One month ago today, three men walked into a Wal-Mart in Post Falls and attempted to buy in-store gift cards using a series of credit cards. Store managers grew suspicious and called police.
That set off an investigation by local and federal authorities of a sophisticated scheme to steal credit card numbers from gas station customers, siphon funds from those accounts and launder the money through the purchase of retail gift cards.
The Florida-based suspects fled, and the Post Falls Police Department and the U.S. Secret Service are still identifying victims across the Inland Northwest. Potentially hundreds of account numbers were stolen from residents in the Spokane, Post Falls and Coeur d’Alene areas.
“A lot of people were compromised. We still don’t know the full scope of this,” Post Falls police Detective Neil Uhrig said.
The thieves broke into a pair of gas pumps at an Exxon station near Interstate 90 and installed skimming devices that collect customers’ credit card and debit card numbers.
This method has been used for years around the U.S. using inexpensive equipment easily purchased online, investigators say. Skimming crews also have been discovered this fall in Michigan, Iowa, Nebraska, Texas and other states. Many of the suspects are from Florida.
Post Falls police questioned two of the men at the Wal-Mart on Mullan Avenue. They had Florida drivers’ licenses and said they were Cuban immigrants here on vacation.
“As we figured out what they were doing, we got warrants for those two males,” Uhrig said. “And we are under the impression they fled back to Florida.”
The suspects were in a self-checkout stand at the store, “running card after card after card,” he said.
Police confiscated 99 inactivated Visa gift cards the men had on them, as well as 30 more cards that had been activated.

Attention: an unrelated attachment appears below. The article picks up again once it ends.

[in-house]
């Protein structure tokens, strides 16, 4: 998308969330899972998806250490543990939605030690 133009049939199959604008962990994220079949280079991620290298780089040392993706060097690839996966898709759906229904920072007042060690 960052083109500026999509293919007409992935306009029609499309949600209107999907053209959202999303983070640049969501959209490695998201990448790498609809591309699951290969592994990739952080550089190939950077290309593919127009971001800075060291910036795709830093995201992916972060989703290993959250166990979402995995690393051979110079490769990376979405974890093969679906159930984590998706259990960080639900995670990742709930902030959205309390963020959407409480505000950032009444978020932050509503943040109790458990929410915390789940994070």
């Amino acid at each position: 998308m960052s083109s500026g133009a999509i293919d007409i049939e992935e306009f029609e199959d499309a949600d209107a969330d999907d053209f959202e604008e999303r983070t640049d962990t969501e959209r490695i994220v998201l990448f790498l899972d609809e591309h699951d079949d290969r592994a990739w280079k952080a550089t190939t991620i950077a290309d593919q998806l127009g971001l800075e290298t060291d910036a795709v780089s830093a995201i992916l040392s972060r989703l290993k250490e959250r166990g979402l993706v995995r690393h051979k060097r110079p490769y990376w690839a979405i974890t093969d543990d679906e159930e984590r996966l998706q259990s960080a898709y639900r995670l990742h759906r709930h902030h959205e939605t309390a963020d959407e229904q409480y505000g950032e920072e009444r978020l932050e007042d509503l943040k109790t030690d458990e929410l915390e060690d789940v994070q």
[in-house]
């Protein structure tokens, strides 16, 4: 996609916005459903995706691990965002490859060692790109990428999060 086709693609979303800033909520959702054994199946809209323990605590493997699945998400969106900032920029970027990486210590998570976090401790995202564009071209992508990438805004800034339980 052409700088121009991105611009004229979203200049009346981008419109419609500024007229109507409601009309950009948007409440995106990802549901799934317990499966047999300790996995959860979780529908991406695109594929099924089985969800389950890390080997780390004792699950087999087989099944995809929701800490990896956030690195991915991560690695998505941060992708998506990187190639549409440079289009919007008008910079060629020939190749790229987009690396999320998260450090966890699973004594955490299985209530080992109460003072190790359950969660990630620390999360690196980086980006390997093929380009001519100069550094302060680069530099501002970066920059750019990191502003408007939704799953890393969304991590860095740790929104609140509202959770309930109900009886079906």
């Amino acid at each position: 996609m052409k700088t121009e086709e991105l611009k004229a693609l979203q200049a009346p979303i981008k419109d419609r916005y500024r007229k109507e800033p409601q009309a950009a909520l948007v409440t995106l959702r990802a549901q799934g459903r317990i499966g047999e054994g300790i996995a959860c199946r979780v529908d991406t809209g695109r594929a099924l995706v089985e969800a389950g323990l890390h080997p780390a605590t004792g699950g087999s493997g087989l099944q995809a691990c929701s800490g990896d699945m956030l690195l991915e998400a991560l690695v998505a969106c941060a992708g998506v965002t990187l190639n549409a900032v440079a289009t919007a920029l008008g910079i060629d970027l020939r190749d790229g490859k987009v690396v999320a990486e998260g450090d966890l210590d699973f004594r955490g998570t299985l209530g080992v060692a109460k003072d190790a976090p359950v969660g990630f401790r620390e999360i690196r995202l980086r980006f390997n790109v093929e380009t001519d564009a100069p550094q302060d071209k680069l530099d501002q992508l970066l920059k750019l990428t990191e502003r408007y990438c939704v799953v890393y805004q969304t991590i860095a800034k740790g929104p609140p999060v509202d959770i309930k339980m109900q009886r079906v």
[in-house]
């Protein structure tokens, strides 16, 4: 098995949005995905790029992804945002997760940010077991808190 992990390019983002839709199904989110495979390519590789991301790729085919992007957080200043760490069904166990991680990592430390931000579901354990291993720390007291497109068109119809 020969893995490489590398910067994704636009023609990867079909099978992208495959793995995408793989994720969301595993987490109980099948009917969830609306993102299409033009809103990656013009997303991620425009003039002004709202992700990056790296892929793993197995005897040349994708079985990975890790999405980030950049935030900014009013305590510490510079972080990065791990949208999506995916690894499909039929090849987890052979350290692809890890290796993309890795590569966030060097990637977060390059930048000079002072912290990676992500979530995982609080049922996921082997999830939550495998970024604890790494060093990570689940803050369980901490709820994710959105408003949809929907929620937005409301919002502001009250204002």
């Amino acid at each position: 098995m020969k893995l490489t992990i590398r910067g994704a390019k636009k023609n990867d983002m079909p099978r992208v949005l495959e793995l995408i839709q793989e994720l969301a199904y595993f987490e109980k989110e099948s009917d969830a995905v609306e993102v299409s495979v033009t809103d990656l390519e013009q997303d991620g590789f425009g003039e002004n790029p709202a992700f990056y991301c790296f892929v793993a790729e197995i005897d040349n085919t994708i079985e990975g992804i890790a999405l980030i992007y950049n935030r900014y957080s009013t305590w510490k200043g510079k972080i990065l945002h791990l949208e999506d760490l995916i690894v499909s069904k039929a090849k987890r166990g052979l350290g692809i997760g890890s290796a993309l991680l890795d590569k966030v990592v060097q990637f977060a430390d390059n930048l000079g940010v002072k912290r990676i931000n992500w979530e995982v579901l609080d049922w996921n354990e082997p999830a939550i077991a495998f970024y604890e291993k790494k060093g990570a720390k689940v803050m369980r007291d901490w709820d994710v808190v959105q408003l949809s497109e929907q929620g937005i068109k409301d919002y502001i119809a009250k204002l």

“We didn’t have a clue what we had going on,” Uhrig said. “We just had them with a ton of these cards.”
A forensic investigation revealed the 30 activated gift cards had been reprogrammed with stolen credit card numbers. Investigators began working with banks and credit unions in the region to identify the victims and try to pinpoint when and where their cards had been compromised.
Soon a common point of use emerged: the Jifi Stop Exxon at Spokane Street and Seventh Avenue. Uhrig went to the station and opened the front panels on the pumps. He found the small skimmers wired to card readers on two pumps.
“Basically day and night it’s saving card numbers as you’re getting gas,” he said.
“You can only imagine, if that’s been on there for just a month, how many people were getting gas at the pump in a month: hundreds.”
The Jifi Stop scoured security footage and found video from early October showing the thieves breaking into a pump one night. One man went inside the store to make a purchase, possibly to distract the clerk, as the other unlocked the pump door. They were in and out in under two minutes, Uhrig said.
“They’re very good at what they do. It’s hard to see what they’re really doing,” he said.